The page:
When a transdermal therapeutic system is applied on the skin of a patient, the medicinal agent is to be released to take a topical or systemic effect in the patient. Administration forms of this kind have already been used in therapy. In most cases they have a layered structure; in the simplest case they consist of a backing layer, a self-adhesive active substance reservoir, and a removable protective layer to be removed prior to application. in the present case, an auxiliary agent must be introduced that increases the absorption of medicinal agents by the skin, is solid at room temperature, and forms subcooled melts, for example, dodecanol or levulic acid.
Substances are used as medicinal agents which—when applied on the skin either without or with an absorption filter—produce a local or systemic effect.
Substances having a local action include, for example, antiperspirants, fungicides, bactericides, and bacteriostatics.
Substances having a systemic action include, for example, antibiotics, hormones, antipyretics, antidiabetic agents, coronary vasodilators, cardio-active glycosides, analgesics, spasmolytics, antihypertensives, psychotropic drugs, migraine analgesics, corticoids, contraceptives, antirheumatics, anticholinergics, sympathicolytics, sympathicomimetics, vasodilators, anticoagulants, and antiarrhythmics. This listing is incomplete.
The delivery of pilocarpine base and ephedrine base from polymer matrices can also be increased, provided that they are present in subcooled melts. Owing to their heat-sensitivity, however, it is impossible to subject these medicinal substances to a melting process.
The present invention will be illustrated by the following Examples:
1,139 g of a 47.83%-wt. polyacrylate solution of a self-crosslinked acrylate copolymer of 2-ethylhexyl acrylate, vinyl acetate, acrylic acid, (solvent: ethyl acetate:heptane:isopropanol:toluene:acetylacetonate in the ratio of 37:26:26:4:1), 100 g of levulic acid, 150 g of oleyl oleate, 100 g of polyvinylpyrrolidone, 150 g of ethanol, 200 g of ethyl acetate, and 100 g of buprenorphine base are homogenized. The mixture is stirred for about 2 hours; and dissolution of all solids is controlled visually. The evaporation loss is controlled by reweighing, the possible solvent loss is replenished by ethyl acetate.
Subsequently, the mixture is applied on a transparent polyester film of 420 mm in width in such a manner that the mass per unit area of the dry adhesive layer amounts to about 80 g per m2. The polyester film rendered removable by means of siliconization serves as protective layer.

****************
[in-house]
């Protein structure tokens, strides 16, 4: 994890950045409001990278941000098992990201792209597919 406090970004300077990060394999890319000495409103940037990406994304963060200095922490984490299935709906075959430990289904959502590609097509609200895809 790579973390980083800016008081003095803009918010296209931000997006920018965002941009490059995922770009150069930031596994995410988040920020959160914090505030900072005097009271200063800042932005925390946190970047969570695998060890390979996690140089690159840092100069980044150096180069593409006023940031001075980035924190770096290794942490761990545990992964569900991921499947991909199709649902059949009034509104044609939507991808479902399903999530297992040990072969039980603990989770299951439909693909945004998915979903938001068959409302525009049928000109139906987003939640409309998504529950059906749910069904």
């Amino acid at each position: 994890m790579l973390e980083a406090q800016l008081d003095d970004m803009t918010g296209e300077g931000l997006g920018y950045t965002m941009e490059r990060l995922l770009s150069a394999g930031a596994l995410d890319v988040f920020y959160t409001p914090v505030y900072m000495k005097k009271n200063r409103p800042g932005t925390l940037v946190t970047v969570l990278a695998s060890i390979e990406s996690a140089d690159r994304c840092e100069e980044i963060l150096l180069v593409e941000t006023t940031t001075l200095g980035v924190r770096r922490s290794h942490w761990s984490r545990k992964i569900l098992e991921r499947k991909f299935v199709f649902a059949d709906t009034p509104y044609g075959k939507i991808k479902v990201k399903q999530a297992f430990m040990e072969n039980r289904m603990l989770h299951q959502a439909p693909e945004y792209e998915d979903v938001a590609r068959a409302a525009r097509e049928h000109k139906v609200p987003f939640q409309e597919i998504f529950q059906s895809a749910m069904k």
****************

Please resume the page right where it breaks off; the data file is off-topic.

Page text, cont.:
The solvents are removed by drying with heated air which is guided over the moist web. The heat treatment results in evaporation of the solvents, but also in melting of the levulic acid. Afterwards the adhesive film is covered with a polyester film of 15μ. An area of 16 cm2 is punched by means of suitable cutting tools, and the edges left between the individual systems are removed. Examples 2 to 5 were conducted in accordance with Example 1. Column 1 indicates the number of the experiment, column 2 the concentration of buprenorphine base, column 3 the quality and quantity of the acid used, column 4 the dissociation constant of the acids used, column 5 the plasticizer, column 6 the polymers used, and column 7 the absorption rate under in-vitro-conditions. The relative amount of buprenorphine base diffusing through mice skin within 24 h, relative to the amount per TTS, is given. The penetration results were obtained using mice skin clamped in a Franz-Cell. The composition of Examples 2-5 are shown in Table 1.
The results of the in-vitro-penetration tests and the qualitative and quantitative compositions of buprenorphine-TTS according to Examples 1-5 are represented in Table 1:
It is seen from column 4 that the dissociation constants of the carboxylic acids used are quite similar. However, if the plasticizer, oleyl oleate, is used in a 10%-concentration each time, it can be seen from Examples 1 and 3 or 2 and 4 that only the carboxylic acids having a tendency to form subcooled melts cause a marked penetration increase under in-vitro conditions. As can be seen from the dissociation constants, undecenoic acid and octanoic acid are weaker acids than glutaric acid monomethyl ester or levulic acid. This was compensated by a higher concentration of the two weaker acids, amounting to 15%, as compared to the concentration of the two stronger acids. However, it can also be seen that the dissociation constants are so similar that the absorption-promoting effect cannot be explained by the dissociation constants. Example 5 demonstrates that it is possible to increase the absorption even with an acid which obviously has an only slight effect on the penetration promotion of buprenorphine base, if a neutral substance, that is dodecanol, is used which forms subcooled melts like levulic acid or glutaric acid monomethyl ester do. The physical effect of the specified adjuvants is sufficiently proved by the five Examples.
Recrystallization of levulic acid or dodecanol during storage did not occur in any of the samples, even if the storage temperature amounted to 4° C.